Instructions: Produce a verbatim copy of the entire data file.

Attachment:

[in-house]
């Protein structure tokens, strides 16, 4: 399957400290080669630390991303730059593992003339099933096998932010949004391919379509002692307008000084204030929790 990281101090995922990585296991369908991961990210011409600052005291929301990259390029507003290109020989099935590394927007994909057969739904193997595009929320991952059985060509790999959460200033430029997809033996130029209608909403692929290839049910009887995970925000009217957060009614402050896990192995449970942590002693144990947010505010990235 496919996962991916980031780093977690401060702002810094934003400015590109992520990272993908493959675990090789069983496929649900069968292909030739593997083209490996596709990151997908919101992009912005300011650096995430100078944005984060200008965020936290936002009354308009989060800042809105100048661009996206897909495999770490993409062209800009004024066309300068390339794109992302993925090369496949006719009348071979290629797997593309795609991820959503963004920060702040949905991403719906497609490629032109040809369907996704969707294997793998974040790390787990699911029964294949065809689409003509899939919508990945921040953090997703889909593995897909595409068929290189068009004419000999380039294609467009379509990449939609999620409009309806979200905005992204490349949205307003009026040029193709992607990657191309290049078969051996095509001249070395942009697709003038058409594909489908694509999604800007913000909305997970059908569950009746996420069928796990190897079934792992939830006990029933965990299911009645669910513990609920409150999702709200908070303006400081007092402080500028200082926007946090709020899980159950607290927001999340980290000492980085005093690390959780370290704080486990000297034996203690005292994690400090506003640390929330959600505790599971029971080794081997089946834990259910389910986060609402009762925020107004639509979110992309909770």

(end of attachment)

[in-house]
């Protein structure tokens, strides 16, 4: 399957400290080669630390991303730059593992003339099933096998932010949004391919379509002692307008000084204030929790 990281101090995922990585296991369908991961990210011409600052005291929301990259390029507003290109020989099935590394927007994909057969739904193997595009929320991952059985060509790999959460200033430029997809033996130029209608909403692929290839049910009887995970925000009217957060009614402050896990192995449970942590002693144990947010505010990235 496919996962991916980031780093977690401060702002810094934003400015590109992520990272993908493959675990090789069983496929649900069968292909030739593997083209490996596709990151997908919101992009912005300011650096995430100078944005984060200008965020936290936002009354308009989060800042809105100048661009996206897909495999770490993409062209800009004024066309300068390339794109992302993925090369496949006719009348071979290629797997593309795609991820959503963004920060702040949905991403719906497609490629032109040809369907996704969707294997793998974040790390787990699911029964294949065809689409003509899939919508990945921040953090997703889909593995897909595409068929290189068009004419000999380039294609467009379509990449939609999620409009309806979200905005992204490349949205307003009026040029193709992607990657191309290049078969051996095509001249070395942009697709003038058409594909489908694509999604800007913000909305997970059908569950009746996420069928796990190897079934792992939830006990029933965990299911009645669910513990609920409150999702709200908070303006400081007092402080500028200082926007946090709020899980159950607290927001999340980290000492980085005093690390959780370290704080486990000297034996203690005292994690400090506003640390929330959600505790599971029971080794081997089946834990259910389910986060609402009762925020107004639509979110992309909770």